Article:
LIBOR and enforcement action
Produced in partnership with BROWNRUDNICK
LIBOR and enforcement action

The following Corporate Crime guidance note Produced in partnership with BROWNRUDNICK provides comprehensive and up to date legal information covering:

  • LIBOR and enforcement action
  • What is LIBOR?
  • The Wheatley review of LIBOR and LIBOR reforms
  • Adequacy and scope of sanctions
  • Implications for other benchmarks
  • Enforcement cases arising out of LIBOR
  • Criminal action
  • International coordination in enforcement
  • EU enforcement
  • EU Benchmarks Regulation
  • more

What is LIBOR?

LIBOR stands for the London Inter-Bank Offered Rate. It is the world’s most widely used benchmark for short-term interest rates. LIBOR was historically calculated as the average rate that a group of leading banks estimated they could borrow from each other over different terms and in different currencies.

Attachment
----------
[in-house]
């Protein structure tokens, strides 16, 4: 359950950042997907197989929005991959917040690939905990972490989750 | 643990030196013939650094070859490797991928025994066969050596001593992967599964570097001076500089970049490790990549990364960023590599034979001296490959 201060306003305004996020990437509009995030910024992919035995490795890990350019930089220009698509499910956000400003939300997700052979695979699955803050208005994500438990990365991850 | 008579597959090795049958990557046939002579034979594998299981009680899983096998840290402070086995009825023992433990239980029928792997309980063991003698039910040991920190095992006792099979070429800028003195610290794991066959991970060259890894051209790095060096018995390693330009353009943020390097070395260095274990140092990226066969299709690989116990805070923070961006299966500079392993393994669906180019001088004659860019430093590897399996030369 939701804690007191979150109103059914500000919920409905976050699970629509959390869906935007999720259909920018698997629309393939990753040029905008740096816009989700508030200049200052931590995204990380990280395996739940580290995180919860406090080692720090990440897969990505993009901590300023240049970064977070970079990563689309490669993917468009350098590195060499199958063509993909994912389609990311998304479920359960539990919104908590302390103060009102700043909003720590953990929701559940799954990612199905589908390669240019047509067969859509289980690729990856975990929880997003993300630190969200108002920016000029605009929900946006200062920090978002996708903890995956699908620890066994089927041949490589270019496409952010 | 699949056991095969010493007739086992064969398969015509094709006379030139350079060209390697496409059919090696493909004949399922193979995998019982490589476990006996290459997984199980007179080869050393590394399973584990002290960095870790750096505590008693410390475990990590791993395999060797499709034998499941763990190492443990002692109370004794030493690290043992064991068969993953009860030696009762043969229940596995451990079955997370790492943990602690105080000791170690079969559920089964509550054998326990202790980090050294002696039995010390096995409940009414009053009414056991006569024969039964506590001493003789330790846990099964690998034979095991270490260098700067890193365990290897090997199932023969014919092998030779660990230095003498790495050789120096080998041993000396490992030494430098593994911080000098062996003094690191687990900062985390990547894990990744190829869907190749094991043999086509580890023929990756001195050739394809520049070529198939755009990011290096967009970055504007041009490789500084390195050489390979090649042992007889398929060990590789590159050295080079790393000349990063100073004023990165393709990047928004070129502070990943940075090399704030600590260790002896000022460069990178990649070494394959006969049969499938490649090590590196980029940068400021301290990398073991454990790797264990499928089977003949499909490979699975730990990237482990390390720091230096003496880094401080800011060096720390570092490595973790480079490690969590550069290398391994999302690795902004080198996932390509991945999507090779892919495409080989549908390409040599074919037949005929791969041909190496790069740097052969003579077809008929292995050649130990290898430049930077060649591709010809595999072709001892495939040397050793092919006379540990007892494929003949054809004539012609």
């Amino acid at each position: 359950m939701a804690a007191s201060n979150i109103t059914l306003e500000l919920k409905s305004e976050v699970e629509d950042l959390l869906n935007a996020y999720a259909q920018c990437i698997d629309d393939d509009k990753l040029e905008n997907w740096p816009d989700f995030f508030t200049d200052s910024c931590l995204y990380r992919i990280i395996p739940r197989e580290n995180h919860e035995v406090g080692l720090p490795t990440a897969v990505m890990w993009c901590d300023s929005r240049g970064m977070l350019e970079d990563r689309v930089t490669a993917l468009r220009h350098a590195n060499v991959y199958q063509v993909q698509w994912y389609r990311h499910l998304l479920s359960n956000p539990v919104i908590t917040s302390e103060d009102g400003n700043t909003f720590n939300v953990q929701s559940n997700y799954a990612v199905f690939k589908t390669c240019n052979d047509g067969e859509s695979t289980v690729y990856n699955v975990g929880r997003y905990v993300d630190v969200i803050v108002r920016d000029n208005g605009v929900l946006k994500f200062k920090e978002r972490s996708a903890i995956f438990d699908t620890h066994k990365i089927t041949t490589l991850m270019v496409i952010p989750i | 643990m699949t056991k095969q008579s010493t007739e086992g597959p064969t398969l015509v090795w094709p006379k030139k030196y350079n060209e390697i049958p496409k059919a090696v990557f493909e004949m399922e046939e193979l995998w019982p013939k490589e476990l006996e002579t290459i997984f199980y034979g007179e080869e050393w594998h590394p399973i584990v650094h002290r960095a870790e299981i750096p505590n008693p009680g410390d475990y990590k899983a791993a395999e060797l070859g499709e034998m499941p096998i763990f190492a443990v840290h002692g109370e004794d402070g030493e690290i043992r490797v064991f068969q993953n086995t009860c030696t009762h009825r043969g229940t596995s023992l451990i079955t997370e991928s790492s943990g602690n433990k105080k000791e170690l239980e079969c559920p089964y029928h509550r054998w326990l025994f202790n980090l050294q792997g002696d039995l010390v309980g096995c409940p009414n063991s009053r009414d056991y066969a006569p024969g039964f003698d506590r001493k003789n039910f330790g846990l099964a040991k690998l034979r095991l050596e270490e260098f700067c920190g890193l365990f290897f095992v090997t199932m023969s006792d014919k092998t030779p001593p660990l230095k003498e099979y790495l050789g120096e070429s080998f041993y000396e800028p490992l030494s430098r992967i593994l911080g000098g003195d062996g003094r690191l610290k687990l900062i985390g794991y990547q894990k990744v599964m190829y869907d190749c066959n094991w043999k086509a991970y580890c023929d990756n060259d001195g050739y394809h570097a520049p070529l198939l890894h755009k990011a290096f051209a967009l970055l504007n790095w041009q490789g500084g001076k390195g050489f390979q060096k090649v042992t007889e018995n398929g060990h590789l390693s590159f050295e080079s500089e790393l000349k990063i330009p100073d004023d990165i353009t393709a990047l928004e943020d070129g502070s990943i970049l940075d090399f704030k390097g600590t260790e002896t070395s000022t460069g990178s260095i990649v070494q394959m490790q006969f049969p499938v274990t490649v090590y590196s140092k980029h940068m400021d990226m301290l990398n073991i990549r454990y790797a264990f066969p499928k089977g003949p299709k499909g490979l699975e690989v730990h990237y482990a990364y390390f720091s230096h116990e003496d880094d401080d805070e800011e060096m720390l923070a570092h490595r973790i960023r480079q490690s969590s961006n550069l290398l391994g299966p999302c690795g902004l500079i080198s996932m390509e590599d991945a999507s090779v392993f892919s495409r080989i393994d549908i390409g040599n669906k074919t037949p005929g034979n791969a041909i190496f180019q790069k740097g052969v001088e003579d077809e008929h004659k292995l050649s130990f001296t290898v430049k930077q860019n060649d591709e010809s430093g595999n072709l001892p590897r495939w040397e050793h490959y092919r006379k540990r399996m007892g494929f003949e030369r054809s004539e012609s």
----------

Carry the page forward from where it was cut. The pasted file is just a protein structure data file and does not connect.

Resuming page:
The LIBOR rate was overseen by the British Bankers Association (BBA) which outsourced the administration of the LIBOR process to Thomson Reuters.

The LIBOR process required each participating bank to submit a response to the following question for each currency and each time period:

'at what rate could you borrow funds, were you to do so by asking for and then accepting inter-bank offers in a reasonable market size just prior to 11am?'

On each business day, Thomson Reuters would receive rate submissions from a number of banks from which they calculated that day’s LIBOR rates. Rates were calculated across ten different currencies and for 15 different borrowing periods ranging from overnight to one year.

Thomson Reuters calculated the LIBOR rate by discarding the four highest and the four lowest submissions and then averaging the remaining eight submissions. It was the average which was published as the official LIBOR rate for the day. When the LIBOR rate was published, the value of trading positions and amounts of interest payable on loans linked to